Harpreet Minhas, OD; Case Series Editor: Jean Marie Pagani, OD

Disclosures

September 08, 2016

Case Diagnosis

On the basis of this patient's ocular history (ie, ocular rubbing and allergies), acute onset of pain, and presence of corneal edema with bullae, the correct diagnosis is acute corneal hydrops. Acute corneal hydrops are sequelae of a select few acquired ectasias,[1,2,3,4] including keratoconus, pellucid marginal degeneration, Terrien marginal degeneration, and post-refractive surgery ectasia.[4] These degenerations can contribute to strain on the Descemet layer of the cornea. Hydrops are described as an acute break in the Descemet layer that causes an influx of aqueous humor into the corneal stroma.[4,5] The prevalence of acute hydrops is relatively low at 3% in keratoconus, but it is strongly associated with ocular rubbing and allergies.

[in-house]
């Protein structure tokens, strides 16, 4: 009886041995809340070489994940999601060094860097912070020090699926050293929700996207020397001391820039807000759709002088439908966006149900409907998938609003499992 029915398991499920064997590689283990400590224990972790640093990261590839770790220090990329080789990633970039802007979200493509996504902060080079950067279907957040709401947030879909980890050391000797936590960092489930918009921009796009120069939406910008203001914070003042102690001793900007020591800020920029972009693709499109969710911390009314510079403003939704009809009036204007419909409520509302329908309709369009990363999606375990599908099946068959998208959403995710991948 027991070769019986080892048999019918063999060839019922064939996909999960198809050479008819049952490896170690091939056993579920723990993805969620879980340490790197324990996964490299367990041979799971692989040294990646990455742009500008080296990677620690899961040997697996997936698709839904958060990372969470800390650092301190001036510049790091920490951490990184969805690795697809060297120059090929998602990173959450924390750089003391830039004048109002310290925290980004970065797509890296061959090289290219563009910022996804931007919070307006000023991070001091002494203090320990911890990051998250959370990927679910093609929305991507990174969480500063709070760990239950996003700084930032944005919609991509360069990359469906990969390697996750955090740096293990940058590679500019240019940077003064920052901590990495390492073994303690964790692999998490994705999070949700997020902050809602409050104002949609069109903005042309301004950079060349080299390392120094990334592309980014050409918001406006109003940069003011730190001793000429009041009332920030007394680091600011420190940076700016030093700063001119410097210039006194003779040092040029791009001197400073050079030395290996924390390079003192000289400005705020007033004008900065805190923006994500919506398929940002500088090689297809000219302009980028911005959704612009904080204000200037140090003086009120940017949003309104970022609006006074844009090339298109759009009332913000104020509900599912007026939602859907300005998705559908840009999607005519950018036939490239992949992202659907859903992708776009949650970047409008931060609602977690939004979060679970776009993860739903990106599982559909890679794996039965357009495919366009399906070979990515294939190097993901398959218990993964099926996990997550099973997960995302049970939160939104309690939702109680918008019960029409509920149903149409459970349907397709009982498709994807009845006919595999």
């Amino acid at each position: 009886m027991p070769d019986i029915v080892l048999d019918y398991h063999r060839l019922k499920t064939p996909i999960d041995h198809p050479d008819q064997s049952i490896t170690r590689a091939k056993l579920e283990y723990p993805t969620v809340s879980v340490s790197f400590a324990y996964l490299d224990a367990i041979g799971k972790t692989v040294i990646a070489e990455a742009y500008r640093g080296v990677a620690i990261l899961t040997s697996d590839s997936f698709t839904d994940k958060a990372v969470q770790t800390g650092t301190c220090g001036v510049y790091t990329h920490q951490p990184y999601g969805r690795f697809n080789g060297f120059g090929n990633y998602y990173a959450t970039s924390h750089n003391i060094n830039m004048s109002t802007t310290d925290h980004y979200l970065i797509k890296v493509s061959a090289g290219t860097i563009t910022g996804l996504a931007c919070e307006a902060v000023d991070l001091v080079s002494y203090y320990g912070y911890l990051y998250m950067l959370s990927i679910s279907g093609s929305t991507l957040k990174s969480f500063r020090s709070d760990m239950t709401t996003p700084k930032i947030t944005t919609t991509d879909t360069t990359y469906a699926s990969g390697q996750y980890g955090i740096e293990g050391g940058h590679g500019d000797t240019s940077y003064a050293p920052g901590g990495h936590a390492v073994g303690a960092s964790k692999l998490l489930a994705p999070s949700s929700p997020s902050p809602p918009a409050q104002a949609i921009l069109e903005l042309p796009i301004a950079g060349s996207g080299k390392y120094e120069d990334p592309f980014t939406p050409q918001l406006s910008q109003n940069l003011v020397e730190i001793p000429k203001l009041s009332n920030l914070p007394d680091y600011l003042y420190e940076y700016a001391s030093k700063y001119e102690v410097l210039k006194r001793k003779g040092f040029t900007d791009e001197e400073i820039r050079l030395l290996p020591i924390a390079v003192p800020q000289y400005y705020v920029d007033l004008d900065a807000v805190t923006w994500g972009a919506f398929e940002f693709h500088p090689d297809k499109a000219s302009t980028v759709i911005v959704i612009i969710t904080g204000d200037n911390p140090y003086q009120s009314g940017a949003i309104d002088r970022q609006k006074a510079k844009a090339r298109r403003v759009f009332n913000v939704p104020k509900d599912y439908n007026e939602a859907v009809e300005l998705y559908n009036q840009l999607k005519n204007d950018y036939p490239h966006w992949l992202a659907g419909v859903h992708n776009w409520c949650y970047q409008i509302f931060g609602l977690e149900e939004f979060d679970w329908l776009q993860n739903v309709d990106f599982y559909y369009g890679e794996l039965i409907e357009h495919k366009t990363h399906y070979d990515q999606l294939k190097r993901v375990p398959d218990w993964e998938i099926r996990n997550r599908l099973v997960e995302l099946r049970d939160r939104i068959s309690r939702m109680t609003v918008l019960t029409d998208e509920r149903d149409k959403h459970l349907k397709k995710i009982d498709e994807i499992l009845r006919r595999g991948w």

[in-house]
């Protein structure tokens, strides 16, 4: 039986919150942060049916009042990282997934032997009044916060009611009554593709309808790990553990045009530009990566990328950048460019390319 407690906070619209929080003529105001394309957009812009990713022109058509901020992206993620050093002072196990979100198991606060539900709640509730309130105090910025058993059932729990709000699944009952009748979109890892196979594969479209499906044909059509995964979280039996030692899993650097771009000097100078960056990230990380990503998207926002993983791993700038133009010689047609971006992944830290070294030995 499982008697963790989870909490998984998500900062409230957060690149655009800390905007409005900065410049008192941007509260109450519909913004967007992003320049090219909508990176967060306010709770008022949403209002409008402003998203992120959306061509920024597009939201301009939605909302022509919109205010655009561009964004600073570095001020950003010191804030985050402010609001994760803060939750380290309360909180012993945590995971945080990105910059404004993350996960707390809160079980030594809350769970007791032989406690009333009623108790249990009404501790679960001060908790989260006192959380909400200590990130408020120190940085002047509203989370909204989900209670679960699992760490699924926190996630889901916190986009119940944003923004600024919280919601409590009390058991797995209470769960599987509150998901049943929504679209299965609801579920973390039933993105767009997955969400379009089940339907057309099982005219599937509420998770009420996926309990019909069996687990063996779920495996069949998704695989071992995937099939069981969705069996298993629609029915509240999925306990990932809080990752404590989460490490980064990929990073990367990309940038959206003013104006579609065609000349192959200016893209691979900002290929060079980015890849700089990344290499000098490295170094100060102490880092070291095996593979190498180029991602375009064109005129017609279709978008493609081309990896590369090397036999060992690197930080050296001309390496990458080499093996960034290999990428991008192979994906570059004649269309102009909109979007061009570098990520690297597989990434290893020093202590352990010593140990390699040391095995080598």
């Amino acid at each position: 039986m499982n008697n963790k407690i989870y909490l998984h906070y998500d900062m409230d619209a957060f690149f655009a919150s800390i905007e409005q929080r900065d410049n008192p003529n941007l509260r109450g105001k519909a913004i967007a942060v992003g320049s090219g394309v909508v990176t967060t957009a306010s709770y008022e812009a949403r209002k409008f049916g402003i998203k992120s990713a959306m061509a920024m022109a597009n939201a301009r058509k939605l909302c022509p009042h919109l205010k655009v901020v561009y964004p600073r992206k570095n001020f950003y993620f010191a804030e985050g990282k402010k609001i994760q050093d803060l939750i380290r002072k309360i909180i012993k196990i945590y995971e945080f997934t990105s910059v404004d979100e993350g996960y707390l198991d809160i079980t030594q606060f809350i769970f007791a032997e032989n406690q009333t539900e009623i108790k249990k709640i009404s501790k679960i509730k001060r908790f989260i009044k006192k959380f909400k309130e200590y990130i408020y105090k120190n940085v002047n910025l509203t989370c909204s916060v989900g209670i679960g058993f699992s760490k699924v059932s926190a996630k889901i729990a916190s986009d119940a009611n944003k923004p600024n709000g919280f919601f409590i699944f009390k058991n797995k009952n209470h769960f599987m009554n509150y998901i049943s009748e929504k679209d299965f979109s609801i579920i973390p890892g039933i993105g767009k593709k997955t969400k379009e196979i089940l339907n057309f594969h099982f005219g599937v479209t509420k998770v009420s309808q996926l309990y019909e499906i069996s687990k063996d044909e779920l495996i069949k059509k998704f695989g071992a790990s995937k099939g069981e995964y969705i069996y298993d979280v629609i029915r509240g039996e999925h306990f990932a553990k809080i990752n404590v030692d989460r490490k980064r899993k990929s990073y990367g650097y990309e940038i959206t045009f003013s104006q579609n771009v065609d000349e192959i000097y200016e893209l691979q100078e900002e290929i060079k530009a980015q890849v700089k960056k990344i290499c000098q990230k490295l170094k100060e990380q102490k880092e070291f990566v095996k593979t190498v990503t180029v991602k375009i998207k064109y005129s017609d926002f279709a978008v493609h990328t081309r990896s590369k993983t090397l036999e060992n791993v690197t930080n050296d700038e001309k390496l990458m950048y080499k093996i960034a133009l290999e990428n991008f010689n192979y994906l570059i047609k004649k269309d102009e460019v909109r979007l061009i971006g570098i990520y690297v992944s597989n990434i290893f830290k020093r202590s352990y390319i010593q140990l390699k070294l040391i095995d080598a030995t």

Iridocorneal endothelial syndrome is more prevalent in young women and presents with iris abnormalities, painful corneal edema, and glaucoma,[5] which this patient did not have.

Bullous keratopathy can be a sequela of trauma or surgery, usually cataract extraction.[5] This patient did not have a history of ocular trauma or surgery.

Fuchs endothelial dystrophy is the most common endothelial dystrophy. It presents with bilateral guttata, thickened areas of Descemet membrane that lead to corneal edema.[5] It can be relatively painless in the early stages. This patient had no endothelial findings to suggest a dystrophy.

Bacterial keratitis is a risk factor in all contact-lens wearers. This condition will cause discharge and corneal thinning with slight surrounding edema, but not thickening as was seen in this patient.

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